On a fateful journey to the island of Dominica, researchers from Clemson and Harvard witnessed a landscape that seemed to have been ravaged by the merciless forces of nature. As they descended toward the airport, they gazed upon miles of forests filled with trees that resembled broken matchsticks. This was a mere nine months after Hurricane Maria, a Category 5 storm, had struck the West Indies island with devastating consequences.
However, upon closer inspection, the researchers discovered that while an overwhelming 89% of the trees had sustained damage, with 76% suffering major damage, a mere 10% were killed outright. Remarkably, many of the trees had already begun to resprout.
Benton Taylor, a former graduate student in the Clemson Department of Biological Sciences who is now an assistant professor in the Harvard University Department of Organismic and Evolutionary Biology, commented on this extraordinary finding: “These hurricane-prone forests are, in many regards, incredibly resistant to even extremely powerful hurricanes. I don’t want to minimize the scale of damage that these forests received – it was immense – but the fact that 90% of the trees survived shows an impressive level of resistance.”
As the global climate continues to change, hurricanes have become more frequent and severe. This has serious implications for regions around the world that experience regular hurricane disturbances, as these areas often play crucial roles in carbon, water, and nutrient cycling and are considered global biodiversity “hotspots”.
Hurricane Maria made landfall on Dominica on September 18, 2017, with winds reaching an astonishing 160 mph, making it the strongest hurricane on record to strike the island. Only days later, Maria laid waste to the U.S. territory of Puerto Rico.
Supported by funding from the Clemson Caribbean Initiative, Saara DeWalt, the Department of Biological Sciences Chair, Benton Taylor, and Dominican researcher Elvis Stedman embarked on a mission to remeasure and assess the damage inflicted on trees in nine forest stands across Dominica. These plots were originally established in 2006 by DeWalt and former Clemson researcher Kalan Ickes.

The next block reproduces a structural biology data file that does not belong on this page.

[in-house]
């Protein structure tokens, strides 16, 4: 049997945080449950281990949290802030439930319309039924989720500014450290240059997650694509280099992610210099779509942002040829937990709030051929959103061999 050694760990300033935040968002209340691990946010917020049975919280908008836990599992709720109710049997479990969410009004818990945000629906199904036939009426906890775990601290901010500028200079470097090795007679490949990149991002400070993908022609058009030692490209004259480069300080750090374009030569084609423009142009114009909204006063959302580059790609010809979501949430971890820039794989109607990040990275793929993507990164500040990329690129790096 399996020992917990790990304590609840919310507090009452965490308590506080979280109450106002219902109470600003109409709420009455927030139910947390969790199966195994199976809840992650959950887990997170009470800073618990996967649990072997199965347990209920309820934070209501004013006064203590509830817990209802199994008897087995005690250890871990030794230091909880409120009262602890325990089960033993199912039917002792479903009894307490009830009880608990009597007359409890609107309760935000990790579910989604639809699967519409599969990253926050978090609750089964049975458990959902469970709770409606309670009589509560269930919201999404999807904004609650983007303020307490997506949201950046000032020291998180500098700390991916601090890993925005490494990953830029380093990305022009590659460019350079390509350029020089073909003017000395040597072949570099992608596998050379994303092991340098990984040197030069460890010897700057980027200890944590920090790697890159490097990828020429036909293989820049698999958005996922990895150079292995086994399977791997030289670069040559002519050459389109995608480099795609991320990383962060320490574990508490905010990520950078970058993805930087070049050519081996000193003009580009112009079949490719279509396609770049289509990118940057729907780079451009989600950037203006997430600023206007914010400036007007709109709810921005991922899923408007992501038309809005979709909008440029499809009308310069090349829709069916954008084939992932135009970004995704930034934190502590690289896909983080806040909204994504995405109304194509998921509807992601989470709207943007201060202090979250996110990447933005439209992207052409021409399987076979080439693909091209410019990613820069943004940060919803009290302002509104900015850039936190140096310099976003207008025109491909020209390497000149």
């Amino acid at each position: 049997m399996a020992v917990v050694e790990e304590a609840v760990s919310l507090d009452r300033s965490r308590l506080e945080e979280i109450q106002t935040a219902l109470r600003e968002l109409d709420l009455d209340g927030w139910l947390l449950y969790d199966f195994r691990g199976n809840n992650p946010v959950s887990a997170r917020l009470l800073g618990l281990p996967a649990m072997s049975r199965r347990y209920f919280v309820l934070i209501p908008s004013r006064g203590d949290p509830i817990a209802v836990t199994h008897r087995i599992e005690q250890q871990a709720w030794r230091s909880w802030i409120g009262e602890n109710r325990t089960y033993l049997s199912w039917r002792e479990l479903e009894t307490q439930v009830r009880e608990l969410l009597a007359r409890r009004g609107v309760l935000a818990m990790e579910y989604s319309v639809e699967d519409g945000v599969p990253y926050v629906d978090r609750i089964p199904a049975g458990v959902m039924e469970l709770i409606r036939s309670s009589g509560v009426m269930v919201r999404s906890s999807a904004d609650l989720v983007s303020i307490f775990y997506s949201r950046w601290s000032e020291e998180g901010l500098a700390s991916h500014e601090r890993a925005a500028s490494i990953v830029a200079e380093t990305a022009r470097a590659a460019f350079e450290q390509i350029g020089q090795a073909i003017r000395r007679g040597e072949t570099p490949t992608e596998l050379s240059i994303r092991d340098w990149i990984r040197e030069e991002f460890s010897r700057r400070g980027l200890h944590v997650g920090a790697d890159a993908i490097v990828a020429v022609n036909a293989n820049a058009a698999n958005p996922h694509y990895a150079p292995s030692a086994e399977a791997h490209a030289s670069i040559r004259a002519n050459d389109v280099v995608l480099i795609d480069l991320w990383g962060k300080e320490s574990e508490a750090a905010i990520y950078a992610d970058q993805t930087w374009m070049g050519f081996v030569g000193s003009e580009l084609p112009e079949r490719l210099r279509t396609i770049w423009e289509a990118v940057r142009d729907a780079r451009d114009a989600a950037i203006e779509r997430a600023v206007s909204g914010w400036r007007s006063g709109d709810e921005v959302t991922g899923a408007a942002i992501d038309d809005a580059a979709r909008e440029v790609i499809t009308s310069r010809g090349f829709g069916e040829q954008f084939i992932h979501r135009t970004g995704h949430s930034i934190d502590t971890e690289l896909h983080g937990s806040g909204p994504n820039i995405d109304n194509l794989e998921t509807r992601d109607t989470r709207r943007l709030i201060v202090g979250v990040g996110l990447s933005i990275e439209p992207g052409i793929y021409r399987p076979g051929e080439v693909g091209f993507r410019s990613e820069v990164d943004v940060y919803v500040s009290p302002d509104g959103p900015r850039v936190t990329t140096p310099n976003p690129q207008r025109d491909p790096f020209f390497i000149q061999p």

In addition to taking measurements, the team also analyzed the wood density and carbon content of the 44 most common tree species, which they paired with tree measurements to estimate biomass and determine how much carbon had been relocated from living to dead matter by the hurricane.
The researchers identified stem snapping (40% of trees) and major branch damage (26% of trees) as the most common types of damage. However, the types of damage that resulted in the highest mortality rates were uprooting and being crushed by neighboring trees, with 33% of uprooted trees and 47% of crushed trees perishing.
Surprisingly, as DeWalt pointed out, “snapping wasn’t as lethal as you might think.”
The study also revealed that larger individual trees and species with lower wood density were more susceptible to snapping, uprooting, and mortality, while trees on steeper slopes were more prone to being crushed by neighboring trees.
DeWalt explained the potential implications of more frequent storms for forest composition in hurricane-prone regions: “Forests are adapted to this kind of disturbance, but we may see a shift in the types of species that are most common in these forests with increasing frequency of strong hurricanes. You might get more of the ‘live fast, die young’ species because you’re constantly resetting the forest.”
This shift towards smaller, high wood-density species could have significant consequences for wildlife, particularly those that rely on larger trees for habitat and nesting.